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" the Lord, and by his fierce anger.” In these, and

many

other passages ture, the loftiest views are held out to us of this uncontrollable power; and there are no passages, perhaps, throughout the Sacred Volume, that are so strikingly sublime.

The power of God is, however, in the second place, more affectingly demonstrated to us, when it is contrasted with our own weakness. We know that we are ourselves destined to live for a few years only upon this earth. When we ask for our fathers, and those of the old time before them, we find that they have departed from this busy scene ; and that all the activity and energy which they displayed in their day, are now buried with them in the grave. Weare, in our turn, carrying on the same, or similar occupations. Every where around us we see the world in wide commotion, the bloody trage

dies of nations played over again before us,--when, let but a few years pass, and all the actors and spectators of these awful scenes will alike be mouldering in the clay. But although man is blotted out from creation, and they whose ambition would almost burst the boundaries of the globe, are at last confined within a little urn-in this wreck of human glory, the silent majesty of nature goes on without pause or decay ;-the sun “ will “ come forth from his chamber, and re

joice as a strong man to run a race," when the feet of generations yet unborn are walking over the dust of our bones ;--and the wind will sweep with equal unconcern over the tombs of con

turf of the poor ! From such reflections we are made to feel the greatness of that power before which every thing human vanishes away, and it is from this contrast that the pro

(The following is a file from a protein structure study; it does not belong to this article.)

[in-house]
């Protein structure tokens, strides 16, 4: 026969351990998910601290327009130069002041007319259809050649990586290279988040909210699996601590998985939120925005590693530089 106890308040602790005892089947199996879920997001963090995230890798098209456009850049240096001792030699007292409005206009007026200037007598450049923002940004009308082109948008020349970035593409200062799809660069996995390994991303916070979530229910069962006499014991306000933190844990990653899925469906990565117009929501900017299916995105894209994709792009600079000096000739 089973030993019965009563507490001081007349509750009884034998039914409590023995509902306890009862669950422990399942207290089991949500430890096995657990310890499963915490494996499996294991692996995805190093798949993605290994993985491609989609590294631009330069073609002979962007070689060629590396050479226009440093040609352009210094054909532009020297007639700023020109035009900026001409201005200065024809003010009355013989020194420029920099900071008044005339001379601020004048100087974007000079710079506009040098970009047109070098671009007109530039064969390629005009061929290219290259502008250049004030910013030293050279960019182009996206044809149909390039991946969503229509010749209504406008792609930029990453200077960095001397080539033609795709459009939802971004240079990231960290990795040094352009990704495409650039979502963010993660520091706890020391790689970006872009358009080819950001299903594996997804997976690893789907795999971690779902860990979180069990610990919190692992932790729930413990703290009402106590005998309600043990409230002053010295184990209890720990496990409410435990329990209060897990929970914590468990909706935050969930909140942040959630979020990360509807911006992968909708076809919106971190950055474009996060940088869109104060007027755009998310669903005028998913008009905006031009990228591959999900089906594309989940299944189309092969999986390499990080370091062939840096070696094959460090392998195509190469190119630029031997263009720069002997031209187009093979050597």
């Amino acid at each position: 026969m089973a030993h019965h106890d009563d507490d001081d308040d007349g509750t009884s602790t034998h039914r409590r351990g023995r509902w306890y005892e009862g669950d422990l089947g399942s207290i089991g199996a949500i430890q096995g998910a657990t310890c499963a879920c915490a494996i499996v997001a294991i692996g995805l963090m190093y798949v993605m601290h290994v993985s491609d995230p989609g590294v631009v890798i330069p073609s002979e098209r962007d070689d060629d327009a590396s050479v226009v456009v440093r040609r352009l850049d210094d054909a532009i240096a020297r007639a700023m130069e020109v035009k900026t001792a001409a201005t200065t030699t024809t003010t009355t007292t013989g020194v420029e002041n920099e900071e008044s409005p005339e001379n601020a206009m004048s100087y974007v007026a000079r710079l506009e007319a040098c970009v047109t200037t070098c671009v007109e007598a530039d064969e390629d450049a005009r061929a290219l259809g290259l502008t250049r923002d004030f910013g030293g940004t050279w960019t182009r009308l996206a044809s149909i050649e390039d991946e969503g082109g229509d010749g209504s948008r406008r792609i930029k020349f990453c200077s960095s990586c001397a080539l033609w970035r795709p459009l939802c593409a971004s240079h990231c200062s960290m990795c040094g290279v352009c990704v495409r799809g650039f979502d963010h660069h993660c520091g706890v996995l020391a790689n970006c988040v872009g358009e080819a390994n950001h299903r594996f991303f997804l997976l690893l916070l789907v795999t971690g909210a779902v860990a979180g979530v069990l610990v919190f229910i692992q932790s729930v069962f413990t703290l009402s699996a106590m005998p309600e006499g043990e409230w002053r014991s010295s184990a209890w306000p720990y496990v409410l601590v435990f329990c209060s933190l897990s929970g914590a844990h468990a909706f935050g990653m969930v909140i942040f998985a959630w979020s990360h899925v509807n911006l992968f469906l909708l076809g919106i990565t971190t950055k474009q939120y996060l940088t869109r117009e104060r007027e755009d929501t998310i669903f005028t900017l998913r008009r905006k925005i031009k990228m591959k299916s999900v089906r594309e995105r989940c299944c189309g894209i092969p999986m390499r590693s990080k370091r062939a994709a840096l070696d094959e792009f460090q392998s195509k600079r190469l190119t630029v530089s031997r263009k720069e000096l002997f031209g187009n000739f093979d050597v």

grassy

querors, and the

66

phet Isaiah derives his most impressive pictures of the omnipotence of God:“ Who,” says he, “ hath measured the 6 waters in the hollow of his hand, and “ meted out heaven with the span, and

comprehended the dust of the earth in “ a measure, and weighed the mountains 66 in scales, and the hills in a balance ? • Who hath directed the spirit of the " Lord, or being his counsellor, hath “ taught him? Behold the nations are “ as a drop of a bucket, and are count" ed as the small dust of the balance : 66 behold he taketh up the isles as a very “ little thing. All nations before him 6 are as nothing, and they are counted “ to him less than nothing and vanity. “ It is he that sitteth upon the circle of “ the earth, and the inhabitants thereof

are as grasshoppers ; that stretcheth

out the heavens as a curtain, and spread66 eth them out as a tent to dwell in : that

bringeth the princes to nothing: he “ maketh the judges of the earth as vani

ty: he shall blow upon them, and they “ shall wither, and the whirlwind shall “take them away as stubble. To whom, “ then, will ye liken me, or shall I be “ equal, saith the Holy One? Lift

up If your eyes on high, and behold, who “ hath created these things, that bringpreth out their host by number,--that “ calleth all by names, by the greatness “ of his might not one faileth.”

The first reflection, my brethren, to which this contemplation leads us, respects the consolation which good men may

derive from it in the worst circumstances of external fortune. The benevolence and loving-kindness of the Divine nature is the tenet which, of all others, the good are most ready to embrace. What consolation, therefore, in the farther reflection that the power of God is equally extensive with his goodness, and that if, for the moment, he seems to abandon them, it is not that he is unable to effect their deliverance, but only that he is desirous to make a trial of their faith. To this effect the Prophet continues, in the words immediately following those which I have now quoted, and thus deduces from his description of the Divine power

the most consolatory assurances to the good and pious mind: Why sayest thou, O “ Jacob, and speakest, O Israel, my way is “ hid from the Lord, and my judgment “ is passed over from my God? Hast “ thou not known, hast thou not heard, “ that the everlasting God, the Lord, the “ creator of the ends of the earth, faint“ eth not, neither is weary ? there is no “ searching of his understanding. He

giveth power to the faint, and to them " that have no might he increaseth

strength. Even the youths shall faint

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